Walked: 3 miles, round trip. On the spur of the moment, Romeo and I transformed into badass seniors and climbed up the trail at the end of the beach to Fishing Rock to enjoy the spectacular view: made it back down, too, without incident. Nice gnarled tree roots to hang onto along the way. Beautiful grassy plateau, red dirt and black rock opening out from maze of wind-sculptured trees. Rested on a big earth mother lava claw down below afterwards. Met an interior designer from Corvallis. Encouraged her to go up and see it, too.

On the way there found many treasures, including an intact half of a razor clam shell. Also met Nora the great dane, and Romeo got a treat. He also romped from seaweed clump to seaweed clump.

On the way back, saw friends Jane and Fred. Got a big hug and high fives for climbing the trail up to Fishing Rock.

Saw: a surfer ride a wave

Saw: a whale spouting a few times before diving deep, very close to shore (thanks to Fred)

Saw: a golden retriever digging a hole like mad in the sand, and sitting in it.

Found: 2 more smaller clam shells.

Lost and found: my funny rain hat from Next Adventure Bargain Basement.

Can’t think of a better way to have earned my afternoon nap.”

The significance of this day may have been gestated way back when I was just 13. It was a time when collages were “in” and I was  assigned to make one to express myself. The only photo I remember in it is one that moved me so much I have never forgotten it, to this day: a young woman, in a headband with long braids, standing on a huge rock, overlooking the ocean. The sun sparkles on the water like diamonds. In her stance as she gazed out at the water, I felt the power and possibility, the clarity, the freedom– in solitude–though I couldn’t have said that out loud to anyone at the time. It might have been the first time I felt personally connected  to a largely archetypal and abstract image. When I looked at it, it was where I wanted to be and how I wanted to live, though I could not have put that into words, either. Most likely, I couldn’t have even known what that meant, or what it would look like in “real” life. But I knew the feeling.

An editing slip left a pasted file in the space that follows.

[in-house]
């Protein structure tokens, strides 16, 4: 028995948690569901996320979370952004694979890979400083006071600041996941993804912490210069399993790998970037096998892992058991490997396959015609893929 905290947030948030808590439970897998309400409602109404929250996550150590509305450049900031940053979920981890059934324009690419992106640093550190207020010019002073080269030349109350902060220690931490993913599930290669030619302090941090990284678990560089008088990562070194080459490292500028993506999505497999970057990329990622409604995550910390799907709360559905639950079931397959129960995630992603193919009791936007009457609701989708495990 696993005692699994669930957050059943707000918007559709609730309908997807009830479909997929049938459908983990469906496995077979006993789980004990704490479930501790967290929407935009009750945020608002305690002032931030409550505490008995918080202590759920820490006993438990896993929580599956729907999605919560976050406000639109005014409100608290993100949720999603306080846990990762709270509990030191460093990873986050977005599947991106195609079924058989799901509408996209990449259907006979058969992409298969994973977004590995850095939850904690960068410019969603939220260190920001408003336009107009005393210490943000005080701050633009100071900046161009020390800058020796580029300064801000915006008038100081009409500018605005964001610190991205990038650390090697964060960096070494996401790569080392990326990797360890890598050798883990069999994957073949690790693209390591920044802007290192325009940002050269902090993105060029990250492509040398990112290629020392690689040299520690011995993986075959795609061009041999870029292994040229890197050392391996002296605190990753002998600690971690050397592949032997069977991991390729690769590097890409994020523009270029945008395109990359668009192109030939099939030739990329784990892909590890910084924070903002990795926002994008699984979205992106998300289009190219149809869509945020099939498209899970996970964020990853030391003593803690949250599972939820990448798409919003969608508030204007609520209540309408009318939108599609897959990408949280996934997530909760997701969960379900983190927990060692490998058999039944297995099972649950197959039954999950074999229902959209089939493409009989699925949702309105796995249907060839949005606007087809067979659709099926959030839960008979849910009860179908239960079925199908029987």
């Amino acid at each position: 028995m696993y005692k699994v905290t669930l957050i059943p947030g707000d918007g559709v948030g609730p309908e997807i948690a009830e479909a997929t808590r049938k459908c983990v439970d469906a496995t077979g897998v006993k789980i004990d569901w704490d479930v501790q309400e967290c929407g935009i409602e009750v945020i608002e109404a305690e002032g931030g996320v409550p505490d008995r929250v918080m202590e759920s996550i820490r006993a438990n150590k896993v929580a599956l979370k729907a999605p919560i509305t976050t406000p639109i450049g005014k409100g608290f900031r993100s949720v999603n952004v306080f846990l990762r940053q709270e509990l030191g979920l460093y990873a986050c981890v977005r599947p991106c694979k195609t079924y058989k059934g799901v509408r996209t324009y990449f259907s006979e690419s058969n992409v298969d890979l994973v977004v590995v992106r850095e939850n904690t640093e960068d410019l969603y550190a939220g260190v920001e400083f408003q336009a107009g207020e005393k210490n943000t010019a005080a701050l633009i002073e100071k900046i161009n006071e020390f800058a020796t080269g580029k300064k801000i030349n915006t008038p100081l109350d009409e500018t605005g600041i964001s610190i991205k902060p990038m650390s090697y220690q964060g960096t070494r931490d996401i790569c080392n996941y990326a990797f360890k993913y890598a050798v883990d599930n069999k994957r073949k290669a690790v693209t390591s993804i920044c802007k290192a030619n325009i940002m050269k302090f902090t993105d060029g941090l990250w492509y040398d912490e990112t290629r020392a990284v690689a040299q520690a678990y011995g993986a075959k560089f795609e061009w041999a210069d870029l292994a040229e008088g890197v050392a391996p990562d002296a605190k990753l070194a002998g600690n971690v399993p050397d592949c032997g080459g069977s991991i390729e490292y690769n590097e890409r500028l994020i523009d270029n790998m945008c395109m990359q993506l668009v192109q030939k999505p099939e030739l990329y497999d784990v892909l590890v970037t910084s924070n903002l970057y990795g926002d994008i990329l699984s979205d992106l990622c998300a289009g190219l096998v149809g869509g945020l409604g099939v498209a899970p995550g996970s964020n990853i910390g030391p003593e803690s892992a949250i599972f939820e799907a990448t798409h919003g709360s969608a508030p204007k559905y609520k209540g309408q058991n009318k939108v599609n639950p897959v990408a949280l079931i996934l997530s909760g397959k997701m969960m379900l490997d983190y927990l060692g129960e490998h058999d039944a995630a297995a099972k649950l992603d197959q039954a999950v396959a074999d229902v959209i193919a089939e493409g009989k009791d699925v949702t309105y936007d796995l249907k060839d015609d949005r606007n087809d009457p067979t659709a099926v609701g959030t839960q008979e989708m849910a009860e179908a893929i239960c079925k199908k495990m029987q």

Nearly 50 years later, on that day in October with Romeo, without remembering it like a set of instructions, I was living that picture. No one knew we were up there. I had not remembered to bring my phone. I had not planned to climb up there, but when we got to the end of the beach, it seemed like the thing to do and that we had the strength and buoyant energy to do it–and the cooperation of the elements in the land, sea and sky. So we did. I didn’t know what  a rainy hard stormy winter we would have, or that I would get slapped down by the ocean in another 6 weeks, and move to buy a more permanent home in just another month from that. But it certainly was a day when I knew I was in love with the world. I knew, for that time, it would hold me, and it would not matter we did not have a phone “in case something happened,” because nothing would.  It would not be something we would be able to do all the time; this day was a special opening. And within that embrace of the moment, a profound sense of wonder and discovery took root and helped me settle in for the winter.

I’ll admit it, I do not like all the rain we’ve endured this winter. It takes a lot of dressing and undressing and drying of rain gear for one human and two dogs to go out twice a day. But we do it. I was comforted recently when a new neighbor said he was tired of the rain–and he loves the rain!! My real estate agent in Portland, originally from Los Angeles, has told me she loves the rain, too, because it makes the city clean, and that as a result, Portland is a much cleaner big city than most. So I tried to get on that wave length as best I could.

Meanwhile the disorientation fog of adjustment rolls in and out like the coastal storm fronts. Some folks use very conscious positive affirmation techniques offered by others to help navigate or clear that fog. But I find, however counterintuitive it may seem, that if I am just willing to “fog around” in it a while, the perfect way to clarity finds me.